When can we go back to normal?
It was just a week ago that I felt a glimmer of what life was like in the Before Times, when the sun shone, the weather was warm, and Labor Day weekend seemed to bring the classic Indian Summer we expect in Monterey County. It could almost make you forget the Covid-19 pandemic and wildfires that are forcing varying degrees of misery.
I didn’t stray far from home, but it was hot enough that I needed a dip in the ocean; an unprecedented region-wide beach closure allowed water recreation, so I went to Asilomar to go boogie boarding. When I arrived, there were two signs posted at the end of the beach documenting the closure, but otherwise the beach was open—people were sunbathing, gathering for meals, playing games, walking dogs. There was a gaggle of State Parks rangers intermittently along the beach and along Ocean View Boulevard at the entrances to the beach, but they seemed utterly disinterested in enforcing the closure.
It’s hard to know why they appeared to have decided to give up. (I called to ask, and never received a response.) In Monterey, officials staffed up the police department for the holiday weekend and combed beaches, asking 2,000 people to leave; almost all complied, and 17 citations were issued for those who didn’t.
Those thousands of police requests despite six months of messaging about no gatherings, despite a widespread public information campaign to notify the public beaches were closed, despite a pandemic that continues to infect thousands of Californians daily and kill hundreds.
I get it—I wanted my piece of beach time too. I am long past wishing we could have a normal weekend on the beach, restriction-free, and a day in the sun (although lately a sunny day also feels like something of the Before Times).
After six months of sheltering in place, I am tired of fighting this virus. I miss the things I can’t do. The economic impacts and social impacts continue to be a burden. And this week, Dr. Anthony Fauci, who directs the National Institute of Allergy and Infectious Diseases, told MSNBC that even with a Covid-19 vaccine available by the end of this year, things likely won’t return to “normal” until mid to late 2021.
It’s hard to feel hopeful with a timeline like that, and the good news is this: SIP does seem to be having an impact. In California’s new Covid-19 tiering system, Monterey County is purple, or Tier 1—that’s the worst, as far as cases and as far as restrictions on most indoor businesses and activities. The risk level is deemed “widespread.”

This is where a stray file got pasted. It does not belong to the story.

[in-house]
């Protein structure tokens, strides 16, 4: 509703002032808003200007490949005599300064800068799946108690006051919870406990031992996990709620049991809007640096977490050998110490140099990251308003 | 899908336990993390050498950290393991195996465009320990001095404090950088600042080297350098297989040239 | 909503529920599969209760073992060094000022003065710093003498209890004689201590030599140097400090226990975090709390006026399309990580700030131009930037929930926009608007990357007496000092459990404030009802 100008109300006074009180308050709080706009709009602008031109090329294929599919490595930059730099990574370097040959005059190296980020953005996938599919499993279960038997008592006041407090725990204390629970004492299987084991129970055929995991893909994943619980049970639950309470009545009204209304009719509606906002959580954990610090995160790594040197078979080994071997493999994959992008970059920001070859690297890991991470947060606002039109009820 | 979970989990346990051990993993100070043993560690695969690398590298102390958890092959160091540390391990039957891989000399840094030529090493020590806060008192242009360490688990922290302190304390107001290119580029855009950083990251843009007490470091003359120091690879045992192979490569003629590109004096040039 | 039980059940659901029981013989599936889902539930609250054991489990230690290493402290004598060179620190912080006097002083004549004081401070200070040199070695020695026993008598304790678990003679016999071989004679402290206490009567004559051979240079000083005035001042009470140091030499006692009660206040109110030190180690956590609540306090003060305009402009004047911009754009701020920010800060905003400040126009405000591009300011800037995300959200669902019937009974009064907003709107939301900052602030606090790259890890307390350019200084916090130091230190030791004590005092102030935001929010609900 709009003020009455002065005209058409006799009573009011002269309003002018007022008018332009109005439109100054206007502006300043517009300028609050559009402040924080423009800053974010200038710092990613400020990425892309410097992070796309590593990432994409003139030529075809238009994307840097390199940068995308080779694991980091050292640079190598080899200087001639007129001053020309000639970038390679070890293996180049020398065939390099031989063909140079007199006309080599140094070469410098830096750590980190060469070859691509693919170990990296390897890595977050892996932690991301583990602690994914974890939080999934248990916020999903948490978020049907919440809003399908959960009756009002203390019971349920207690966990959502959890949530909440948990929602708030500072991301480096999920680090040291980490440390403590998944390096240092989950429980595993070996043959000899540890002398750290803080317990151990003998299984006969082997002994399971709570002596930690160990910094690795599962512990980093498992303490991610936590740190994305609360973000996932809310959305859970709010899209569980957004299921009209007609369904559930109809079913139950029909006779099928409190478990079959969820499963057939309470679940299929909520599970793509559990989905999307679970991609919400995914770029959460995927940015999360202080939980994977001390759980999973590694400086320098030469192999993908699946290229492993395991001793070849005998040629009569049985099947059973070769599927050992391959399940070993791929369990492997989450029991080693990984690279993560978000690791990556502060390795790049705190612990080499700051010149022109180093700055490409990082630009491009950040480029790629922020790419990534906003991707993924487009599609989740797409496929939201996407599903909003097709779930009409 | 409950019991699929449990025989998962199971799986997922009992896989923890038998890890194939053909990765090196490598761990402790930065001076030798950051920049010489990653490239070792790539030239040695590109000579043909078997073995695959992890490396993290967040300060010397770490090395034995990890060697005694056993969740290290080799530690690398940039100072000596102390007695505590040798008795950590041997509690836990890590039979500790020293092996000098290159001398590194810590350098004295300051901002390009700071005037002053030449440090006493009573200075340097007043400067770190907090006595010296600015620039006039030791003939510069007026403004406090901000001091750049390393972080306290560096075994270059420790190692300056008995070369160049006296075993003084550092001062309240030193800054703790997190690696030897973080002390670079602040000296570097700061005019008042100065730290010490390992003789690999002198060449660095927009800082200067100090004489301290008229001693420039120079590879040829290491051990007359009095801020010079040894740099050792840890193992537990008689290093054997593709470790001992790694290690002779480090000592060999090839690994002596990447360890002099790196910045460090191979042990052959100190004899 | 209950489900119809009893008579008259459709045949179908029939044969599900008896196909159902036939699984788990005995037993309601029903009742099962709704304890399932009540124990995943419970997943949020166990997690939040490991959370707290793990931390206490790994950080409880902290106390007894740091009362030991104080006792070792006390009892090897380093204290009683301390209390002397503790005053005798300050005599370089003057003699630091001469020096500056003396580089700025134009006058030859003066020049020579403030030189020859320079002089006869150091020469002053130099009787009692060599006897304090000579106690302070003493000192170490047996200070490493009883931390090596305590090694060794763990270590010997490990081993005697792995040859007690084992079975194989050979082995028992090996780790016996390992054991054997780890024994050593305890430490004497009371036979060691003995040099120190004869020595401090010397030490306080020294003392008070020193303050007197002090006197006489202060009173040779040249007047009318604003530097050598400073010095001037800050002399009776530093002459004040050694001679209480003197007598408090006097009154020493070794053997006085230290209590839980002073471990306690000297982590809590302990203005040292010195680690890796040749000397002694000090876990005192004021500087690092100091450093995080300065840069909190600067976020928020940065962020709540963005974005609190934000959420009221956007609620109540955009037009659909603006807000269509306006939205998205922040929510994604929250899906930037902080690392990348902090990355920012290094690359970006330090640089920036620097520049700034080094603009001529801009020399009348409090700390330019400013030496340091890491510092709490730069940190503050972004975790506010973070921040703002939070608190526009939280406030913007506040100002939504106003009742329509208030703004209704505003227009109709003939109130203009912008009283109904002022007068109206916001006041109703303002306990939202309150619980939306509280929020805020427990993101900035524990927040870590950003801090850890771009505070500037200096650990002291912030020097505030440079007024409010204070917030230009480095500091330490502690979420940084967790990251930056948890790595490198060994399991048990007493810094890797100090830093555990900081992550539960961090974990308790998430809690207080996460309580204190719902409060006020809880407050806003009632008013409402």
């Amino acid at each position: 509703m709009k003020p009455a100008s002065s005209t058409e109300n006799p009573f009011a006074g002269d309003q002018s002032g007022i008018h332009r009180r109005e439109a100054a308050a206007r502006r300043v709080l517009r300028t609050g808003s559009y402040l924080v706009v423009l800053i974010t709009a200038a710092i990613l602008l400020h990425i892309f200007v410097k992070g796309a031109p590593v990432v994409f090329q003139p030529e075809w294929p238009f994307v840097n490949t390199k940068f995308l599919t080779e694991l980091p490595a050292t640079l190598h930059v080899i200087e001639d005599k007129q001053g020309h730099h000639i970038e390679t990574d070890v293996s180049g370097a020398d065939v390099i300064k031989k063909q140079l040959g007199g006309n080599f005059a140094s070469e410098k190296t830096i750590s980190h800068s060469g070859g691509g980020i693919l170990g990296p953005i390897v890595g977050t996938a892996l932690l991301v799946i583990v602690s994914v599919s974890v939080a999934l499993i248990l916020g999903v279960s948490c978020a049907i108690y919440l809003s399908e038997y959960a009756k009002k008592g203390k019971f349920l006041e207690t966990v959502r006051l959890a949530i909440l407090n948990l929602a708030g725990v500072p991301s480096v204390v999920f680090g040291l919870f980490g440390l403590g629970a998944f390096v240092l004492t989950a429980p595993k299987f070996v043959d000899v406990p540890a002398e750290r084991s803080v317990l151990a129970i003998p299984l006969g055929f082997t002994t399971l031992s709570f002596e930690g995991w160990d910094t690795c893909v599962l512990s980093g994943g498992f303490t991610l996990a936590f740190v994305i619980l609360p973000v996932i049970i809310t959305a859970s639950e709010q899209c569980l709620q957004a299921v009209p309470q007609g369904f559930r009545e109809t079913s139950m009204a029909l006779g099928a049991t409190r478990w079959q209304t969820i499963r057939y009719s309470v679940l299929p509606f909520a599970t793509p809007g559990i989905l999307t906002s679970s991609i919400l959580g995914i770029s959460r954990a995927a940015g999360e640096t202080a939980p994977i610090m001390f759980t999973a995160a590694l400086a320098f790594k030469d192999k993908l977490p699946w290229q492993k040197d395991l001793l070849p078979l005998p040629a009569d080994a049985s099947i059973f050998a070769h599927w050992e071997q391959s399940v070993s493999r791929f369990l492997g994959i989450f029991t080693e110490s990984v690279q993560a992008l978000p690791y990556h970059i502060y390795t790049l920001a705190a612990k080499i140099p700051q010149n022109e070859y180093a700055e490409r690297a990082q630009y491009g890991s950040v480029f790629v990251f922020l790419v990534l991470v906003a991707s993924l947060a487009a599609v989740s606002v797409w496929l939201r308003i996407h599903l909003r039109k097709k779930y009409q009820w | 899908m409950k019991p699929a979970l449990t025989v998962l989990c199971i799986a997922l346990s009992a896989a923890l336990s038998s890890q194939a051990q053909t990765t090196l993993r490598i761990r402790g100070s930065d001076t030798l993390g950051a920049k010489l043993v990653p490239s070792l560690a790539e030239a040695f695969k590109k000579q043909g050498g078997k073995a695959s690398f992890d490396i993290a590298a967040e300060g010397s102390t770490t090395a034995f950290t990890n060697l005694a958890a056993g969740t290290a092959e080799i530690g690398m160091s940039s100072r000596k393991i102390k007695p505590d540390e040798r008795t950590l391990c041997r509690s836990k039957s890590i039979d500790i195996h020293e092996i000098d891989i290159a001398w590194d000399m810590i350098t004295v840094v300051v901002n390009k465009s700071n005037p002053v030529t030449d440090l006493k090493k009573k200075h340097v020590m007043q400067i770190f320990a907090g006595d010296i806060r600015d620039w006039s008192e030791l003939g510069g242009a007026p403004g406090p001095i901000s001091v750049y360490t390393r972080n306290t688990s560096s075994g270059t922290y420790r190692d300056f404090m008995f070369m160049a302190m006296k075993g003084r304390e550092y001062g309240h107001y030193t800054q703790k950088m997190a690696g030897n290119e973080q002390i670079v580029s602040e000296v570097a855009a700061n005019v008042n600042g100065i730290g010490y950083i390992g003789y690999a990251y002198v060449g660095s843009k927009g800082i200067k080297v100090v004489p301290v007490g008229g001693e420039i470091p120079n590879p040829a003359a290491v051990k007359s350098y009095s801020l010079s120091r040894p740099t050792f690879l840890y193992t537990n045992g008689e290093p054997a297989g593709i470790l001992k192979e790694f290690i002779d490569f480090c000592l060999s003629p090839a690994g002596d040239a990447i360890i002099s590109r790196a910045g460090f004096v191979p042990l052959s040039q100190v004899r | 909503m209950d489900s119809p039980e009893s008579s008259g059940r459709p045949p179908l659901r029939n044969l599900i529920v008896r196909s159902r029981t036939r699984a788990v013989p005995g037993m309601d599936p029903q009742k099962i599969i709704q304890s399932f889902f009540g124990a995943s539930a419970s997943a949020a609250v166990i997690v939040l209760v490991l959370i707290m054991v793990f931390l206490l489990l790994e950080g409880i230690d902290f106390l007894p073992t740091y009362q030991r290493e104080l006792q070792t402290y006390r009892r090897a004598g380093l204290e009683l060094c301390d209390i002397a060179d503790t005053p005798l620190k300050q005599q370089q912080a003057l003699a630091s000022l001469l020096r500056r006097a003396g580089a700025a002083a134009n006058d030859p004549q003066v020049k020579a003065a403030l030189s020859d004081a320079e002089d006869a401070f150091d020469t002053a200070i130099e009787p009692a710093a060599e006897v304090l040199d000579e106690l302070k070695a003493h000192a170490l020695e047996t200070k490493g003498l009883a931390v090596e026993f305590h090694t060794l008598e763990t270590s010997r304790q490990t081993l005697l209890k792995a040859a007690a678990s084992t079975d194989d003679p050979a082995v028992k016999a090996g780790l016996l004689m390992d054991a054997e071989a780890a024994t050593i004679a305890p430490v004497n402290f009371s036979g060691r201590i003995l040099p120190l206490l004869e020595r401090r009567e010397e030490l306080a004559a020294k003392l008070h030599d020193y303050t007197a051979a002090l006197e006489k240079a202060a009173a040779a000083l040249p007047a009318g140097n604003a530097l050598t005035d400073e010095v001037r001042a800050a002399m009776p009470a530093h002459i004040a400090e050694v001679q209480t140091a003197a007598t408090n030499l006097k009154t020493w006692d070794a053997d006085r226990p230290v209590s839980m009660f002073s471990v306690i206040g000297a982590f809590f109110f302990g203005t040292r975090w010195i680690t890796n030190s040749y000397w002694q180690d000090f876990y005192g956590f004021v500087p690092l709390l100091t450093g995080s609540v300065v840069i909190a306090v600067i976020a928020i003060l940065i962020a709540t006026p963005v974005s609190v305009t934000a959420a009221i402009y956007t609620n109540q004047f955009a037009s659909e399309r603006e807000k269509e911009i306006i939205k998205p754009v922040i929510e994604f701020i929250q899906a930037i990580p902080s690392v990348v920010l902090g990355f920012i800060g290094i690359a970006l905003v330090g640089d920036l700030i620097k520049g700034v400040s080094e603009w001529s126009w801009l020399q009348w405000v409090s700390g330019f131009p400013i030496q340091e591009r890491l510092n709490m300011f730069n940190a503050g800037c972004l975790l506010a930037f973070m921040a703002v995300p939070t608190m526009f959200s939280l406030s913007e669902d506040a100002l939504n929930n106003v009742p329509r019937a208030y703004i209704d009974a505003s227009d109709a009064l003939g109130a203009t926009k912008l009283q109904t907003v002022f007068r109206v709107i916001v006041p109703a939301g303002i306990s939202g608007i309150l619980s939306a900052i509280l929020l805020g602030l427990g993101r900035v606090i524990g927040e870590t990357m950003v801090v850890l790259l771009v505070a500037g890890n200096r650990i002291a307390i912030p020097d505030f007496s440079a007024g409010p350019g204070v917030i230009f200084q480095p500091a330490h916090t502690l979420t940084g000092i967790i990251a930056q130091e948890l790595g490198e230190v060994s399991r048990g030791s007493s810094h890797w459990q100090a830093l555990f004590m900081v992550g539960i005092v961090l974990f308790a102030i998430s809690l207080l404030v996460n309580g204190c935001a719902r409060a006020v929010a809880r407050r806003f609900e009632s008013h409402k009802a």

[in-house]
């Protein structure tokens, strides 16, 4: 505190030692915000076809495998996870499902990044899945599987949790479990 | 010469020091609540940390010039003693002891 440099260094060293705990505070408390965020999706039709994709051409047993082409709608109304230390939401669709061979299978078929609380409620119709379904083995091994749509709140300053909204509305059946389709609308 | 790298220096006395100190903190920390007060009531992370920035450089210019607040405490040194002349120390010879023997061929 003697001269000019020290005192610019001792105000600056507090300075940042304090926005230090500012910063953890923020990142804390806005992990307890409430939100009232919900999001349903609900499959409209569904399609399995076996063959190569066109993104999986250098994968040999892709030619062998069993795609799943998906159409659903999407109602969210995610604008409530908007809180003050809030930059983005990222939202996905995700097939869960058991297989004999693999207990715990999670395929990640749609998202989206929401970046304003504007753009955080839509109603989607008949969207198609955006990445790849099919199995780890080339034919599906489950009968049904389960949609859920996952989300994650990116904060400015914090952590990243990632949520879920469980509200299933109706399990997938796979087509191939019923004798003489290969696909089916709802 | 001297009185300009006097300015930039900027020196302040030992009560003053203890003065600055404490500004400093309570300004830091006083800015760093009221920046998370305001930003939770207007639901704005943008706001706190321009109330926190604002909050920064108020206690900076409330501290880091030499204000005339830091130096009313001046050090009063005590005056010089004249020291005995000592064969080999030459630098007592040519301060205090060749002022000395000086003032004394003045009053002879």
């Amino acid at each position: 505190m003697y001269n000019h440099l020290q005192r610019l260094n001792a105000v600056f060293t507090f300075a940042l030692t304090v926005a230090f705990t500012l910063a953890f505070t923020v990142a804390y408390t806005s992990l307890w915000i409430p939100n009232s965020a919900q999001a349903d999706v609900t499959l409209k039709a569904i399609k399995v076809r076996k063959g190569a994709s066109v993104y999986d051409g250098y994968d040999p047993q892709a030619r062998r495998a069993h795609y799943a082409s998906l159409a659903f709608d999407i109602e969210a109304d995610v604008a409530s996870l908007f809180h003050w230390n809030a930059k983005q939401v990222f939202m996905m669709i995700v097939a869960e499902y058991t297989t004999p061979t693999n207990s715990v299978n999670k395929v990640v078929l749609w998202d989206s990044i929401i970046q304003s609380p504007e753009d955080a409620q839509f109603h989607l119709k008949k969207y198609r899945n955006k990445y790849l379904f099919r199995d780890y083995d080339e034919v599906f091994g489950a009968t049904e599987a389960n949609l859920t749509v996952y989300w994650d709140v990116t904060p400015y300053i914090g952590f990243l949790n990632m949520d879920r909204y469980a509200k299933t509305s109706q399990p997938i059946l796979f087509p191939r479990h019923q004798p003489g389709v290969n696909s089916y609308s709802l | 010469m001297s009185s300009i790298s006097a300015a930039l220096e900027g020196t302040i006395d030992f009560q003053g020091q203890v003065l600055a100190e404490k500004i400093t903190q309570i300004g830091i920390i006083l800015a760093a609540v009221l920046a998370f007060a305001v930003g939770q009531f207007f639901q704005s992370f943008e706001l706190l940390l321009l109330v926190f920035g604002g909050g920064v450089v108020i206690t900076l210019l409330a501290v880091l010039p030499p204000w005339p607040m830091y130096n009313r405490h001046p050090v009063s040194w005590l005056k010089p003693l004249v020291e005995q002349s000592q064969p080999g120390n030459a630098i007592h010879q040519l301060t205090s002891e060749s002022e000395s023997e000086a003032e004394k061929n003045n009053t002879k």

We are making progress toward Tier 2, where the risk is still deemed “substantial,” but there would be more sectors allowed to operate. Monterey County Health Officer Edward Moreno issued a statement of encouragement this week—he’s not one for effusive terms, so this is about as optimistic as you’re likely to hear him get: “Ongoing efforts of Monterey County businesses and residents to reduce transmission of Covid-19 will help lead us closer to Tier 2, which would loosen restrictions on activities.”
By the numbers, here’s where we need to be for two consecutive weeks to be in Tier 2: Up to 7 new cases per 100,000 residents each day, and a test positivity rate up to 8 percent.
For the week of Aug. 11, here’s where we were: 20.7 new cases daily per 100,000, and a test positivity rate of 12.5 percent. Dismal numbers. The week of Aug. 25, things started looking better: 15.9 new cases per 100,000, and 9.9-percent test positivity.
The trendline, both in Monterey County and in California overall, is trending downward. That’s a good thing, but also comes with a caveat that we should not become complacent. Thousands of people out beaching in violation of a regional beach closure while law enforcement officers look on? That felt like the epitome of complacent. And makes me nervous that we’ll lose the progress we’ve gained.
Take care, and stay healthy out there.
-Sara Rubin, editor, firstname.lastname@example.org